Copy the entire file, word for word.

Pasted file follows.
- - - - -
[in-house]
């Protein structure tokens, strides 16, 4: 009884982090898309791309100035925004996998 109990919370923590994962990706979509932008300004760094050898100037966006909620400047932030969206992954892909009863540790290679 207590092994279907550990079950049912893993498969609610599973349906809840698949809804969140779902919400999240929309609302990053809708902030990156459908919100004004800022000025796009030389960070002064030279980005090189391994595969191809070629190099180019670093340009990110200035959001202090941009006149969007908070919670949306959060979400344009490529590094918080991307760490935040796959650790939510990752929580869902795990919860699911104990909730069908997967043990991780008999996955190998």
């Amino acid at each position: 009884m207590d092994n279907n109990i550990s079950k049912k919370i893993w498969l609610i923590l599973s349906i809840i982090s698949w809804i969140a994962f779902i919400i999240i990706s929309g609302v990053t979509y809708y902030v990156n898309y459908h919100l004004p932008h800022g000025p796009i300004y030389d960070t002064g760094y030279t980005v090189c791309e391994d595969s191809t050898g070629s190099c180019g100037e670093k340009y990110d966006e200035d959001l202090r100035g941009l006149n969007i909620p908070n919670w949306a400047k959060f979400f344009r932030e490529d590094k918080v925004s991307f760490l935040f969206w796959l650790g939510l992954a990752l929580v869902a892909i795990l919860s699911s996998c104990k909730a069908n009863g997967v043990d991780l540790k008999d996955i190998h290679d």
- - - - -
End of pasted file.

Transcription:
[in-house]
């Protein structure tokens, strides 16, 4: 009884982090898309791309100035925004996998 109990919370923590994962990706979509932008300004760094050898100037966006909620400047932030969206992954892909009863540790290679 207590092994279907550990079950049912893993498969609610599973349906809840698949809804969140779902919400999240929309609302990053809708902030990156459908919100004004800022000025796009030389960070002064030279980005090189391994595969191809070629190099180019670093340009990110200035959001202090941009006149969007908070919670949306959060979400344009490529590094918080991307760490935040796959650790939510990752929580869902795990919860699911104990909730069908997967043990991780008999996955190998």
């Amino acid at each position: 009884m207590d092994n279907n109990i550990s079950k049912k919370i893993w498969l609610i923590l599973s349906i809840i982090s698949w809804i969140a994962f779902i919400i999240i990706s929309g609302v990053t979509y809708y902030v990156n898309y459908h919100l004004p932008h800022g000025p796009i300004y030389d960070t002064g760094y030279t980005v090189c791309e391994d595969s191809t050898g070629s190099c180019g100037e670093k340009y990110d966006e200035d959001l202090r100035g941009l006149n969007i909620p908070n919670w949306a400047k959060f979400f344009r932030e490529d590094k918080v925004s991307f760490l935040f969206w796959l650790g939510l992954a990752l929580v869902a892909i795990l919860s699911s996998c104990k909730a069908n009863g997967v043990d991780l540790k008999d996955i190998h290679d």